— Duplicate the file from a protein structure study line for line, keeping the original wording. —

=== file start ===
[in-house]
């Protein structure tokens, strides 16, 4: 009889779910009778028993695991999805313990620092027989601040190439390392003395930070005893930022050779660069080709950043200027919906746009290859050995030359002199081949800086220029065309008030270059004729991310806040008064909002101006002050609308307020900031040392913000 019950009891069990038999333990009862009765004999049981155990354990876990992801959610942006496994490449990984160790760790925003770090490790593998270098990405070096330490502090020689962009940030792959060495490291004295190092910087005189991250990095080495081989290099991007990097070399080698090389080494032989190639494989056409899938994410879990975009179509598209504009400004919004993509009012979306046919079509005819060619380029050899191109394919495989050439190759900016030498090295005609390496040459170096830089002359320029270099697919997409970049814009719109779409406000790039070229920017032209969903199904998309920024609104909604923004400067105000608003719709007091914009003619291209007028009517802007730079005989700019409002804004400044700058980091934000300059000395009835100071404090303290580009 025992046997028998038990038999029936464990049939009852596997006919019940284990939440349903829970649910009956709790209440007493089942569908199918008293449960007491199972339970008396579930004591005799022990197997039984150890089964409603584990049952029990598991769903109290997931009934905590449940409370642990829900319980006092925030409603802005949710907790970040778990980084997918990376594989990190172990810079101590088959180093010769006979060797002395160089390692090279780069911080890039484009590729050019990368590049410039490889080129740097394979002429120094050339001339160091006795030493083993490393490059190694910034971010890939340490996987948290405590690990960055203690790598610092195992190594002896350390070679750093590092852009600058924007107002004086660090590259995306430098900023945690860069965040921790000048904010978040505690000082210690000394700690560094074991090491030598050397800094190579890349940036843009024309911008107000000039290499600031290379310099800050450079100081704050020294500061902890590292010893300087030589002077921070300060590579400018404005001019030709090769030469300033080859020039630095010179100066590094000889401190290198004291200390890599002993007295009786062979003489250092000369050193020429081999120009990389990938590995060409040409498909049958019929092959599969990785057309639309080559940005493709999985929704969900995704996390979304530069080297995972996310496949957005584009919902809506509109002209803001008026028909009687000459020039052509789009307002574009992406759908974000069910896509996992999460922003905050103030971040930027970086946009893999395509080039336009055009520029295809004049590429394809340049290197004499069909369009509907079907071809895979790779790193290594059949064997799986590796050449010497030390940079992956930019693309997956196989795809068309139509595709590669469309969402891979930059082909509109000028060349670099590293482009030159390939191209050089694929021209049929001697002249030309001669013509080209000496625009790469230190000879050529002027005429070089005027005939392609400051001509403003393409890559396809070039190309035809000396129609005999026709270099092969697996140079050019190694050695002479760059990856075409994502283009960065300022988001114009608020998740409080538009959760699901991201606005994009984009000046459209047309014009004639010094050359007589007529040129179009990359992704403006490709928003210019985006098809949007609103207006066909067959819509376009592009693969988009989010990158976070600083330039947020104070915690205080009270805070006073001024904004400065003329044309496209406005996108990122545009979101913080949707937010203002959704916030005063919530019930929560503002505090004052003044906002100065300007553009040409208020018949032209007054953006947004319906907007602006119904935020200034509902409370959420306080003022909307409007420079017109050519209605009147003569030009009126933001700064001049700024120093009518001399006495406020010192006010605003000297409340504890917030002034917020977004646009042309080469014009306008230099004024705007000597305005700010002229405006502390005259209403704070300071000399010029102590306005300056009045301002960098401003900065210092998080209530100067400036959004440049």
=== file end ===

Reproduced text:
[in-house]
């Protein structure tokens, strides 16, 4: 009889779910009778028993695991999805313990620092027989601040190439390392003395930070005893930022050779660069080709950043200027919906746009290859050995030359002199081949800086220029065309008030270059004729991310806040008064909002101006002050609308307020900031040392913000 019950009891069990038999333990009862009765004999049981155990354990876990992801959610942006496994490449990984160790760790925003770090490790593998270098990405070096330490502090020689962009940030792959060495490291004295190092910087005189991250990095080495081989290099991007990097070399080698090389080494032989190639494989056409899938994410879990975009179509598209504009400004919004993509009012979306046919079509005819060619380029050899191109394919495989050439190759900016030498090295005609390496040459170096830089002359320029270099697919997409970049814009719109779409406000790039070229920017032209969903199904998309920024609104909604923004400067105000608003719709007091914009003619291209007028009517802007730079005989700019409002804004400044700058980091934000300059000395009835100071404090303290580009 025992046997028998038990038999029936464990049939009852596997006919019940284990939440349903829970649910009956709790209440007493089942569908199918008293449960007491199972339970008396579930004591005799022990197997039984150890089964409603584990049952029990598991769903109290997931009934905590449940409370642990829900319980006092925030409603802005949710907790970040778990980084997918990376594989990190172990810079101590088959180093010769006979060797002395160089390692090279780069911080890039484009590729050019990368590049410039490889080129740097394979002429120094050339001339160091006795030493083993490393490059190694910034971010890939340490996987948290405590690990960055203690790598610092195992190594002896350390070679750093590092852009600058924007107002004086660090590259995306430098900023945690860069965040921790000048904010978040505690000082210690000394700690560094074991090491030598050397800094190579890349940036843009024309911008107000000039290499600031290379310099800050450079100081704050020294500061902890590292010893300087030589002077921070300060590579400018404005001019030709090769030469300033080859020039630095010179100066590094000889401190290198004291200390890599002993007295009786062979003489250092000369050193020429081999120009990389990938590995060409040409498909049958019929092959599969990785057309639309080559940005493709999985929704969900995704996390979304530069080297995972996310496949957005584009919902809506509109002209803001008026028909009687000459020039052509789009307002574009992406759908974000069910896509996992999460922003905050103030971040930027970086946009893999395509080039336009055009520029295809004049590429394809340049290197004499069909369009509907079907071809895979790779790193290594059949064997799986590796050449010497030390940079992956930019693309997956196989795809068309139509595709590669469309969402891979930059082909509109000028060349670099590293482009030159390939191209050089694929021209049929001697002249030309001669013509080209000496625009790469230190000879050529002027005429070089005027005939392609400051001509403003393409890559396809070039190309035809000396129609005999026709270099092969697996140079050019190694050695002479760059990856075409994502283009960065300022988001114009608020998740409080538009959760699901991201606005994009984009000046459209047309014009004639010094050359007589007529040129179009990359992704403006490709928003210019985006098809949007609103207006066909067959819509376009592009693969988009989010990158976070600083330039947020104070915690205080009270805070006073001024904004400065003329044309496209406005996108990122545009979101913080949707937010203002959704916030005063919530019930929560503002505090004052003044906002100065300007553009040409208020018949032209007054953006947004319906907007602006119904935020200034509902409370959420306080003022909307409007420079017109050519209605009147003569030009009126933001700064001049700024120093009518001399006495406020010192006010605003000297409340504890917030002034917020977004646009042309080469014009306008230099004024705007000597305005700010002229405006502390005259209403704070300071000399010029102590306005300056009045301002960098401003900065210092998080209530100067400036959004440049």